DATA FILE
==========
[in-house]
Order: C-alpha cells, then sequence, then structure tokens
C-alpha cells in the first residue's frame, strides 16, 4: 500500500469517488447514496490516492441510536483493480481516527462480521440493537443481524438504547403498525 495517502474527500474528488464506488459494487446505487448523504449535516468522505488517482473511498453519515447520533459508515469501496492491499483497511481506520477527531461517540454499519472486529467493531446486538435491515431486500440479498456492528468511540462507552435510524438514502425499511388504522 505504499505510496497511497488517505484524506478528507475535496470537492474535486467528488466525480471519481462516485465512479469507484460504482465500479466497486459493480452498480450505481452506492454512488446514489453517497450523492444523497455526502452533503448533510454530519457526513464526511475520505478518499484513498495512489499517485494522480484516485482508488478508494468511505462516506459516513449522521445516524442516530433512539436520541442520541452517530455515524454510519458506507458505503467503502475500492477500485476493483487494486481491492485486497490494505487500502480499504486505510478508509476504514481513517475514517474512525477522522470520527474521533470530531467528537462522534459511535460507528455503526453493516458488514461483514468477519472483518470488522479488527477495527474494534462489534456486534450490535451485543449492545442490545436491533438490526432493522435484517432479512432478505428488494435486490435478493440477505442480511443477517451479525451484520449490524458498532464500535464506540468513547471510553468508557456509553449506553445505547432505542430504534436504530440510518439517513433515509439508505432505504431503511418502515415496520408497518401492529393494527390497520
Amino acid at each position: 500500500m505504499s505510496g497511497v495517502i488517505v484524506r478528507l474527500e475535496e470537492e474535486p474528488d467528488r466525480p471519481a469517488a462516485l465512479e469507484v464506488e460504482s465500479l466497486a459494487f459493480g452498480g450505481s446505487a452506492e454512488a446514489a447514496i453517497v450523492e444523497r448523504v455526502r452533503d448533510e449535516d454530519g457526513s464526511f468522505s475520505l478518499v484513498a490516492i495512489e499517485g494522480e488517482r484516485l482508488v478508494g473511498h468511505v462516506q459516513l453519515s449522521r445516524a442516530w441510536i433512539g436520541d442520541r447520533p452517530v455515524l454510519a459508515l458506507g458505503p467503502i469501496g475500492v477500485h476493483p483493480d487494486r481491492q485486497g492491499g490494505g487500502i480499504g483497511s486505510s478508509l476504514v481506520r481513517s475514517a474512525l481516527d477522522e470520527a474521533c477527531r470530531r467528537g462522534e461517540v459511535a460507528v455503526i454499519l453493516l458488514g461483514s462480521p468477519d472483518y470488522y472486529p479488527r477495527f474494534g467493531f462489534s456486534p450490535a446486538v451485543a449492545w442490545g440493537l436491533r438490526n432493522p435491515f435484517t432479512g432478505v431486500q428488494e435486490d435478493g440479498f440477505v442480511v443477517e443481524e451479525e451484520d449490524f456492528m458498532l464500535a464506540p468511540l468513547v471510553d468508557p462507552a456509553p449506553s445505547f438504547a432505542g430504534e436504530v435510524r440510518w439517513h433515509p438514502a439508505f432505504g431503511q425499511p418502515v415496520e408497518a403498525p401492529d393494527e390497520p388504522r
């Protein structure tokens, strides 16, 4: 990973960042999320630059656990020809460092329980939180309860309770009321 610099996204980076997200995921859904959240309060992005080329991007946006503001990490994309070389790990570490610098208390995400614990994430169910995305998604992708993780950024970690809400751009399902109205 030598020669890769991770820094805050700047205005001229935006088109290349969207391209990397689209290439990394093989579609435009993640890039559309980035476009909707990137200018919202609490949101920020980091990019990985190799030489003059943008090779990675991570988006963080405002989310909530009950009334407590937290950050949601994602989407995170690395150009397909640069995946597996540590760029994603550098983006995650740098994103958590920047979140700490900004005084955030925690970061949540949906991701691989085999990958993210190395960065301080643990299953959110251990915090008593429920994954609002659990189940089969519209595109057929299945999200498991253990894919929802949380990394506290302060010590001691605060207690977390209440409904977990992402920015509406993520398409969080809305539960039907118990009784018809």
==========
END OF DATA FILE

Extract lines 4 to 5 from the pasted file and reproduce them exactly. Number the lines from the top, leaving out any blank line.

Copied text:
Amino acid at each position: 500500500m505504499s505510496g497511497v495517502i488517505v484524506r478528507l474527500e475535496e470537492e474535486p474528488d467528488r466525480p471519481a469517488a462516485l465512479e469507484v464506488e460504482s465500479l466497486a459494487f459493480g452498480g450505481s446505487a452506492e454512488a446514489a447514496i453517497v450523492e444523497r448523504v455526502r452533503d448533510e449535516d454530519g457526513s464526511f468522505s475520505l478518499v484513498a490516492i495512489e499517485g494522480e488517482r484516485l482508488v478508494g473511498h468511505v462516506q459516513l453519515s449522521r445516524a442516530w441510536i433512539g436520541d442520541r447520533p452517530v455515524l454510519a459508515l458506507g458505503p467503502i469501496g475500492v477500485h476493483p483493480d487494486r481491492q485486497g492491499g490494505g487500502i480499504g483497511s486505510s478508509l476504514v481506520r481513517s475514517a474512525l481516527d477522522e470520527a474521533c477527531r470530531r467528537g462522534e461517540v459511535a460507528v455503526i454499519l453493516l458488514g461483514s462480521p468477519d472483518y470488522y472486529p479488527r477495527f474494534g467493531f462489534s456486534p450490535a446486538v451485543a449492545w442490545g440493537l436491533r438490526n432493522p435491515f435484517t432479512g432478505v431486500q428488494e435486490d435478493g440479498f440477505v442480511v443477517e443481524e451479525e451484520d449490524f456492528m458498532l464500535a464506540p468511540l468513547v471510553d468508557p462507552a456509553p449506553s445505547f438504547a432505542g430504534e436504530v435510524r440510518w439517513h433515509p438514502a439508505f432505504g431503511q425499511p418502515v415496520e408497518a403498525p401492529d393494527e390497520p388504522r
């Protein structure tokens, strides 16, 4: 990973960042999320630059656990020809460092329980939180309860309770009321 610099996204980076997200995921859904959240309060992005080329991007946006503001990490994309070389790990570490610098208390995400614990994430169910995305998604992708993780950024970690809400751009399902109205 030598020669890769991770820094805050700047205005001229935006088109290349969207391209990397689209290439990394093989579609435009993640890039559309980035476009909707990137200018919202609490949101920020980091990019990985190799030489003059943008090779990675991570988006963080405002989310909530009950009334407590937290950050949601994602989407995170690395150009397909640069995946597996540590760029994603550098983006995650740098994103958590920047979140700490900004005084955030925690970061949540949906991701691989085999990958993210190395960065301080643990299953959110251990915090008593429920994954609002659990189940089969519209595109057929299945999200498991253990894919929802949380990394506290302060010590001691605060207690977390209440409904977990992402920015509406993520398409969080809305539960039907118990009784018809």